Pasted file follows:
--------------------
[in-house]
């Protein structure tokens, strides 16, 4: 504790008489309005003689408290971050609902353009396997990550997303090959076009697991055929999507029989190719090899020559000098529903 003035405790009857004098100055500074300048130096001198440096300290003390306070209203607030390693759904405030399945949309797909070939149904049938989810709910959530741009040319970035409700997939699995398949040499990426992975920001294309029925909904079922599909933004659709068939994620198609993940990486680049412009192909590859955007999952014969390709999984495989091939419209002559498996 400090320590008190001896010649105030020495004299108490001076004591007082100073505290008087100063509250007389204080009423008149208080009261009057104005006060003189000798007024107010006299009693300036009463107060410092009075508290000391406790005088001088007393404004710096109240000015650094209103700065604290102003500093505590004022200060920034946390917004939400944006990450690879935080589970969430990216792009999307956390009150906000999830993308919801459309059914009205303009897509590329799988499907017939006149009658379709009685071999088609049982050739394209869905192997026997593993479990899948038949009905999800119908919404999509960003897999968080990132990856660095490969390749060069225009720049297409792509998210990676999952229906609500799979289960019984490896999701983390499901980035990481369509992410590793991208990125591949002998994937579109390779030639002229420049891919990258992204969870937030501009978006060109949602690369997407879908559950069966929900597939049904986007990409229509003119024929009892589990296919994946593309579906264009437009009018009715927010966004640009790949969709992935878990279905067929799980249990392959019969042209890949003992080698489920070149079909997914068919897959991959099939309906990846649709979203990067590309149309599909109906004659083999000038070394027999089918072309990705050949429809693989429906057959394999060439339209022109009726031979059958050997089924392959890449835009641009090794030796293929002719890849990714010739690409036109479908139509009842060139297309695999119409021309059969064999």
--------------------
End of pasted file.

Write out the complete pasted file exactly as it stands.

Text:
[in-house]
């Protein structure tokens, strides 16, 4: 504790008489309005003689408290971050609902353009396997990550997303090959076009697991055929999507029989190719090899020559000098529903 003035405790009857004098100055500074300048130096001198440096300290003390306070209203607030390693759904405030399945949309797909070939149904049938989810709910959530741009040319970035409700997939699995398949040499990426992975920001294309029925909904079922599909933004659709068939994620198609993940990486680049412009192909590859955007999952014969390709999984495989091939419209002559498996 400090320590008190001896010649105030020495004299108490001076004591007082100073505290008087100063509250007389204080009423008149208080009261009057104005006060003189000798007024107010006299009693300036009463107060410092009075508290000391406790005088001088007393404004710096109240000015650094209103700065604290102003500093505590004022200060920034946390917004939400944006990450690879935080589970969430990216792009999307956390009150906000999830993308919801459309059914009205303009897509590329799988499907017939006149009658379709009685071999088609049982050739394209869905192997026997593993479990899948038949009905999800119908919404999509960003897999968080990132990856660095490969390749060069225009720049297409792509998210990676999952229906609500799979289960019984490896999701983390499901980035990481369509992410590793991208990125591949002998994937579109390779030639002229420049891919990258992204969870937030501009978006060109949602690369997407879908559950069966929900597939049904986007990409229509003119024929009892589990296919994946593309579906264009437009009018009715927010966004640009790949969709992935878990279905067929799980249990392959019969042209890949003992080698489920070149079909997914068919897959991959099939309906990846649709979203990067590309149309599909109906004659083999000038070394027999089918072309990705050949429809693989429906057959394999060439339209022109009726031979059958050997089924392959890449835009641009090794030796293929002719890849990714010739690409036109479908139509009842060139297309695999119409021309059969064999």